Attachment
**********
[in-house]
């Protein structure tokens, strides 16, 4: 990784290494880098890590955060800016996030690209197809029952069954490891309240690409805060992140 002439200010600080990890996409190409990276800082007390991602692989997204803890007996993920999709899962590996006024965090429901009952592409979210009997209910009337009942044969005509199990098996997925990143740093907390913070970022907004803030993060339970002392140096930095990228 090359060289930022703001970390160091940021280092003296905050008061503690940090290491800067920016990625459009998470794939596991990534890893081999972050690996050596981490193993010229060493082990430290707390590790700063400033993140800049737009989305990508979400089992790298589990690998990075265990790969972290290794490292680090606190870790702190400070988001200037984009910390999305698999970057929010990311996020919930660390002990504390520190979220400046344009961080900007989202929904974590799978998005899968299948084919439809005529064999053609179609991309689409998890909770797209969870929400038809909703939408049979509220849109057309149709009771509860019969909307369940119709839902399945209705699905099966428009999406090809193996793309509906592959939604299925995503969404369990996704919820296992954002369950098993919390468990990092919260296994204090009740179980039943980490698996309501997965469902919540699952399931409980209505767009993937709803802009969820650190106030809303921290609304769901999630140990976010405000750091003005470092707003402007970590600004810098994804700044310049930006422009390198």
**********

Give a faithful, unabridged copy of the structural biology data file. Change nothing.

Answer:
[in-house]
């Protein structure tokens, strides 16, 4: 990784290494880098890590955060800016996030690209197809029952069954490891309240690409805060992140 002439200010600080990890996409190409990276800082007390991602692989997204803890007996993920999709899962590996006024965090429901009952592409979210009997209910009337009942044969005509199990098996997925990143740093907390913070970022907004803030993060339970002392140096930095990228 090359060289930022703001970390160091940021280092003296905050008061503690940090290491800067920016990625459009998470794939596991990534890893081999972050690996050596981490193993010229060493082990430290707390590790700063400033993140800049737009989305990508979400089992790298589990690998990075265990790969972290290794490292680090606190870790702190400070988001200037984009910390999305698999970057929010990311996020919930660390002990504390520190979220400046344009961080900007989202929904974590799978998005899968299948084919439809005529064999053609179609991309689409998890909770797209969870929400038809909703939408049979509220849109057309149709009771509860019969909307369940119709839902399945209705699905099966428009999406090809193996793309509906592959939604299925995503969404369990996704919820296992954002369950098993919390468990990092919260296994204090009740179980039943980490698996309501997965469902919540699952399931409980209505767009993937709803802009969820650190106030809303921290609304769901999630140990976010405000750091003005470092707003402007970590600004810098994804700044310049930006422009390198």